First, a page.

OTTAWA — The federal New Democrats say that if they are victorious in the Oct. 19 election, they won't feel bound to honour a landmark international trade pact the Conservatives are expected to sign on to as early as this weekend.
A scathing letter from NDP Leader Tom Mulcair to Trade Minister Ed Fast also says the government has "no mandate" to negotiate the final details of the Trans-Pacific Partnership, a trade deal between 12 Pacific Rim countries.
"An NDP government will not consider itself bound to any agreement signed by your Conservative government during this federal election," Mulcair writes in the letter released Friday.
The Conservatives forfeited any rights to sign the agreement the day the election was called, Mulcair writes.
The NDP wouldn't necessarily rip up the deal if elected, but would instead seek to change the final wording of whatever agreement is reached.
He says the Tories should have consulted with the other parties under a constitutional convention that an incumbent government only act as a caretaker during elections and not tie the hands of its would-be successors.
The so-called "caretaker convention" guides a government's actions during campaigns, and before new governments are sworn in, to ensure it "exercises restraint."
The Privy Council Office's recently revised guidelines note that there are cases where the party in power has no choice but to make decisions — including multilateral treaty talks.
But the caretaker guidelines also recommend bringing the opposition parties into the loop.
Fast spokesman Rick Roth said any trade deal would be "tabled, fully debated, and voted on in the next Parliament." Roth said Mulcair "knows full well" that would be the case.
The letter is Mulcair's way of drawing a line in the sand to indicate it would take to earn his backing should a deal an agreement in principle be imminent. Negotiators are closing in on an agreement after clearing a logjam on automobiles, with the possibility of a deal being announced as early as Saturday.
The NDP would never agree to follow through an a deal that would impact domestic protections for Canada's dairy industry, known as supply management — "a lifeline that helps many rural communities thrive," Mulcair writes.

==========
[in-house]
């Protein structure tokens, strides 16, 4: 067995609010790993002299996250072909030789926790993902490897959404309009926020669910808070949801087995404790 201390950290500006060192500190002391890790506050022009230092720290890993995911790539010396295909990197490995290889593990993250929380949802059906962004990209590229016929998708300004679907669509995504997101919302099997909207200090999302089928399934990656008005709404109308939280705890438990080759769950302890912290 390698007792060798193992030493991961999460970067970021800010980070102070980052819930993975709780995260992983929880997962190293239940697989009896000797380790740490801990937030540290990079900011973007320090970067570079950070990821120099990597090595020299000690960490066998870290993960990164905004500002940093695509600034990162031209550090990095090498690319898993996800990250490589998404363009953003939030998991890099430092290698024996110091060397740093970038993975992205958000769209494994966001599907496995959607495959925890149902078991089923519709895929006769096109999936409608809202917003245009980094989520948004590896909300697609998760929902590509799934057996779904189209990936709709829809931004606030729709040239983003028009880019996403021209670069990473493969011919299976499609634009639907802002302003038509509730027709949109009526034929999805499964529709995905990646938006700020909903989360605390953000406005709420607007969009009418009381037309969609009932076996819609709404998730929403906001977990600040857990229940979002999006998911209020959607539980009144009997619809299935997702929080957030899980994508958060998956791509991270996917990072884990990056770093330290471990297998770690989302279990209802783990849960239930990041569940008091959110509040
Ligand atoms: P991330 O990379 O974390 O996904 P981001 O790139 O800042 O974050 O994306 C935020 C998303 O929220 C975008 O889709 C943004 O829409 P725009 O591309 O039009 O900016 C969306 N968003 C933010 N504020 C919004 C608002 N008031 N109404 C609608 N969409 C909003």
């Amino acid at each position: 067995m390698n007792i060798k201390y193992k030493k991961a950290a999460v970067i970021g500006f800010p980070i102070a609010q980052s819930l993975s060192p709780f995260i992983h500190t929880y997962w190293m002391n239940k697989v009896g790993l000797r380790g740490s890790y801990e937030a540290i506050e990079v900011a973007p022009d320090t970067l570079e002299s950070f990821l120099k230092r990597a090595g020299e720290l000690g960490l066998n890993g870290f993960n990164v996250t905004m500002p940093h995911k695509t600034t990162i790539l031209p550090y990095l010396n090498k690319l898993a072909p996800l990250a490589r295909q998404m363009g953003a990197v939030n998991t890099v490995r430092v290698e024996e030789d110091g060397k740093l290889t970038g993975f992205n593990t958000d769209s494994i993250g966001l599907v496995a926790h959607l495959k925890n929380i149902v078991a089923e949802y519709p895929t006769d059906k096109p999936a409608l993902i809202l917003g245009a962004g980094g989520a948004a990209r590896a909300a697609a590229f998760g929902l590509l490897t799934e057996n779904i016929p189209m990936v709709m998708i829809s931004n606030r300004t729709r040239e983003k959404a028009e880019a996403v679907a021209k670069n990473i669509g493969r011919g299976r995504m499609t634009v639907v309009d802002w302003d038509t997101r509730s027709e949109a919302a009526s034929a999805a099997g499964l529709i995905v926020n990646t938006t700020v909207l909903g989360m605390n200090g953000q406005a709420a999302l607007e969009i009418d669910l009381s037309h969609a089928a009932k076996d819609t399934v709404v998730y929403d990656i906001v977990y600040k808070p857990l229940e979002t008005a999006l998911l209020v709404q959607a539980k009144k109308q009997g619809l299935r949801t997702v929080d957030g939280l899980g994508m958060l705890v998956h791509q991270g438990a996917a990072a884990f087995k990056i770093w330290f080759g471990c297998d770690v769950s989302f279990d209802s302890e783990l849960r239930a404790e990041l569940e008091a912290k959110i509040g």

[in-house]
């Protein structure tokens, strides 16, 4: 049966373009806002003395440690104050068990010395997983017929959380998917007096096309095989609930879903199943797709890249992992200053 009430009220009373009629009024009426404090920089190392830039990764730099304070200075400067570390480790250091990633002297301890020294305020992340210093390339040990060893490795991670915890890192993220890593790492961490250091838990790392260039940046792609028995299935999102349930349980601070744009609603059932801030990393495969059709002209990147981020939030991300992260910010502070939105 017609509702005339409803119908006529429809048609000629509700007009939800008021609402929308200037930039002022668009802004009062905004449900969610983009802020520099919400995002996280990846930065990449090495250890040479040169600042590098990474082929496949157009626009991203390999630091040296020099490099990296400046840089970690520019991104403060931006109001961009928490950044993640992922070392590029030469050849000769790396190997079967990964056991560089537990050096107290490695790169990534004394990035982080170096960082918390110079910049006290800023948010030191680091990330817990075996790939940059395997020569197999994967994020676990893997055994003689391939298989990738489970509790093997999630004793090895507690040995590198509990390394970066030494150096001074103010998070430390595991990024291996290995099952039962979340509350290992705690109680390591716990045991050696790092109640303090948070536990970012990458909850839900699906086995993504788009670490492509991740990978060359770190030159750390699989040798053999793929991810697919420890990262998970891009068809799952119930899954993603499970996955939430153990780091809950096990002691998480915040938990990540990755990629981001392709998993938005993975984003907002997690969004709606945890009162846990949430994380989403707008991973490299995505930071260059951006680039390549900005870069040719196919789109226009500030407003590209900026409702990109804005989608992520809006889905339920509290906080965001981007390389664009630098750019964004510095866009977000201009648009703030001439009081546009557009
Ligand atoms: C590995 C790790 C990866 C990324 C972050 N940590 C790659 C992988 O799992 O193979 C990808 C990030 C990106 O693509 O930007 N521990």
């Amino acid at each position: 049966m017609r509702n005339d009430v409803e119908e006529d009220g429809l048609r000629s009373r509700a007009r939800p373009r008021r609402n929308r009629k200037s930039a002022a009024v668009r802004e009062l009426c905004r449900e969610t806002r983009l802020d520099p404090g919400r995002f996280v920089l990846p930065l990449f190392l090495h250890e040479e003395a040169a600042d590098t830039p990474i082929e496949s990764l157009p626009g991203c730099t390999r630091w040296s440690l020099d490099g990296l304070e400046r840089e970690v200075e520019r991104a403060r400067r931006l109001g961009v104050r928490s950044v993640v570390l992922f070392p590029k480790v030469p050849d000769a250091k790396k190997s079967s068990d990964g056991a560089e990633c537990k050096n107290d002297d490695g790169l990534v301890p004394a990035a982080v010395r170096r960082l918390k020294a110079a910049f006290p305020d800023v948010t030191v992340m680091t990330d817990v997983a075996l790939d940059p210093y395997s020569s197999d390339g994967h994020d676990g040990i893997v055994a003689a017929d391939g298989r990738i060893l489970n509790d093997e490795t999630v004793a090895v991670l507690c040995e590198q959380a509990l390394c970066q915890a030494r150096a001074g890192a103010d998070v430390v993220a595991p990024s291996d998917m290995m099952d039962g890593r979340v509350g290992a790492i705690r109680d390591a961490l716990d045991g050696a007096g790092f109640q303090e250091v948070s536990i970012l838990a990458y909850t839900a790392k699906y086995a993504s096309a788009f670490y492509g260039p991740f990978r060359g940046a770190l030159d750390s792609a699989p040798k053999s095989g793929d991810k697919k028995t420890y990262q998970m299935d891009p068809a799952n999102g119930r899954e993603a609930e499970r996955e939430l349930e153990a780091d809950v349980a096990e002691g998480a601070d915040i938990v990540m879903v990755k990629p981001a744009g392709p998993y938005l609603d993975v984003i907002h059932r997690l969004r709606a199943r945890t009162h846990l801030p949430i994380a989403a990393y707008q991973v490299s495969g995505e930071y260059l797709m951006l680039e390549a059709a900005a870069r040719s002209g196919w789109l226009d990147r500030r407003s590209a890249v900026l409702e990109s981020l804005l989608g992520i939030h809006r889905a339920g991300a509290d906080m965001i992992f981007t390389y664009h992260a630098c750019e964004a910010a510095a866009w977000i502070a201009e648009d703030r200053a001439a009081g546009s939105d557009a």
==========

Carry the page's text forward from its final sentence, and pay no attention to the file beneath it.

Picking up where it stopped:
He goes on to say that his party would reject the agreement if it hurt Canada's auto sector, or loosened patent and copyright laws that could affect the price of generic drugs.
"These changes will impact millions of Canadians every day. Your Conservative government has not consulted Canadians on any of them, and you have no mandate to trade them away," Mulcair writes.
"Your government forfeited a mandate to conclude negotiations on a major international trade agreement the day the election was called."
The parties to the deal, including Fast, are in Atlanta trying to hammer out an agreement that the Tories say would give Canadian companies access to a group of countries that makes up 40 per cent of the global economy.
That type of agreement could be an electoral boon for the Tories with just 17 days before voting day.
But there are concerns that in return, Canada would peel back market protections for dairy products and the automotive industry, costing domestic jobs. The agreement would likely allow significantly more car parts from cheaper foreign suppliers than under the North American Free Trade Agreement, but would be more multi-layered than the old NAFTA standard.
In Atlanta on Friday, Fast said he was optimistic issues could be solved.
"We are making good progress in trying to conclude those negotiations," he said.
"There's still some work left to be done. But we're optimistic that issue can be solved and we'll have an outcome that will support our Canadian auto sector and ensure its long-term viability in Canada."
The NDP released the letter hours before the second of two French-language leaders' debates, expected to reach many of the voters in Quebec who helped vault the NDP to official opposition status in the 2011 election.
The province also has a large dairy industry, including dairy farmers in the riding of Saint-Hyacinthe-Bagot, which the NDP is trying to keep after winning it in 2011 — and where Mulcair will be campaigning Saturday.
Mulcair is also scheduled to visit six ridings Sunday in southwestern Ontario — all Conservative and all ridings where the auto sector is key to the local economy.
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